In my 20s I learned something important that changed my idealism when it came to how the world would be awesome if all the politicians would listen to me – the law of unintended consequences. I came across an interesting example in a 22 May story Planet Money did about the uneven Marijuana Laws in the USA. One of the biggest arguments in favor of pot legalization is the legalization will reduce the street price which will allow drug lords and gangs to have less money. This allows them to have less power and we all win. The same number of people get baked and Mexican and border cities don’t become war zones. (For the record I am conflicted. I think legalization does imply a sort of endorsement by the government – “this isn’t that bad for you or it’d be illegal”) Turns out this has pretty much worked exactly like that:
Chuck used to sell marijuana in California. But the legalization of medical marijuana in the state meant he was suddenly competing against hundreds of marijuana dispensaries. … The legalization of medical marijuana led to a rush of pot farmers with permits to grow marijuana legally. That in turn led to a supply glut — and plummeting wholesale prices. Some growers haven’t been able to unload all their crops at the price they want on the local, legal market.
So far, so good, right? Well, here comes the law of unintended consequences:
So [Chuck] moved to New York, where marijuana is still 100 percent illegal. Since making the move, he says, he’s quadrupled his income. (For the record: His name isn’t really Chuck.)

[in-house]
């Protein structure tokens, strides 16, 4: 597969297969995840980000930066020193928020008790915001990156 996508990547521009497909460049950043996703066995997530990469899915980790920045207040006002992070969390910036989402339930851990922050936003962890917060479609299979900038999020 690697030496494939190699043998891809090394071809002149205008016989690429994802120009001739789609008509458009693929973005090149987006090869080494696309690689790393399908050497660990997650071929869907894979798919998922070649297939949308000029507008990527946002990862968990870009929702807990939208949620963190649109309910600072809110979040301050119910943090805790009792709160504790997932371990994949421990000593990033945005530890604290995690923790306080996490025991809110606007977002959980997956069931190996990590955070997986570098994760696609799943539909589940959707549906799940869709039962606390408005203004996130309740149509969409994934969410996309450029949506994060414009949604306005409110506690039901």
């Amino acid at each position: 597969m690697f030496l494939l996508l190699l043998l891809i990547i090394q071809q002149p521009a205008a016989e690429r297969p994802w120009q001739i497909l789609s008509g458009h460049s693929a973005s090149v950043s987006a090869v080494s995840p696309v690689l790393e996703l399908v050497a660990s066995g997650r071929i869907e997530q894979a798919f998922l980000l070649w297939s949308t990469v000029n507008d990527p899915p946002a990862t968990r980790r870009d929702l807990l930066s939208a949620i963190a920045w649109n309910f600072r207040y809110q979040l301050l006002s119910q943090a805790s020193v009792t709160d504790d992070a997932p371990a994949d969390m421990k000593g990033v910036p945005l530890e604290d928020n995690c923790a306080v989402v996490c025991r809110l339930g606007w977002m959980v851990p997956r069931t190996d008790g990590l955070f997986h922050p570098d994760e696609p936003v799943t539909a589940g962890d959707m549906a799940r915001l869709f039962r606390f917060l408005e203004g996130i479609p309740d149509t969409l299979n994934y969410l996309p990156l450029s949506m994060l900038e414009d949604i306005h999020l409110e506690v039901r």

He spends pretty much every day dealing what he calls “farm-to-table” marijuana. On a recent afternoon in his dimly lit New York apartment, he was just about to complete a daily ritual: loading about 50 baggies of marijuana, worth a total of about $3,000 into his backpack, before heading out to make deliveries. “We’re helping keep people stoned on a Friday night in New York City,” he said.
What we thought was just California’s business (“If they want to be stoned – let them. Our state isn’t going to allow THAT”) has the unintended consequence of pushing the illegal dealers to states where they can continue to sell without as much competition.
Chuck sells marijuana for about $60 for an eighth of an ounce; in California, it would be anywhere from $30 to $45. With his New York customers, Chuck talks about marijuana like it’s a rare California wine. When he pours out the contents of his backpack to reveal strains with names like Girl Scout Cookies and AK47, his clients are wowed.
Because Chuck is working in an illegal market, his customers have a hard time finding other marijuana retailers. “There’s plenty of weed in New York; there’s just an illusion of scarcity, which is part of what I’m capitalizing on,” he says. “This is a black market business. There’s insufficient information for customers.”
So while legalizing pot in California is having the intended consequence of removing the criminal element, it’s not as if they just give up. After all, they were already risking their freedom to be dealers. They still want to make as money as possible and so California is essentially exporting the criminal element to other states – something I’m sure they resent. The easy solution would be to have one drug policy across the entire USA (it’s similar to why companies lobby the government for federal regulations rather than deal with 50 different ones). Either we need to have pot legal everywhere or nowhere. But don’t be surprised if that leads to other unintentional consequences. To spitball one: Another argument often given for the legalization of pot is that kids do pot specifically because it’s illegal. They’re rebelling against their parents and they can only do that with banned substances. Maybe they just move on to other, more dangerous substances. Also, that argument ignores that fact that people smoke cigarettes and drink alcohol despite those being legal.
It’s a great reminder that things are rarely as simple as they seem when opposing sides are chanting slogans.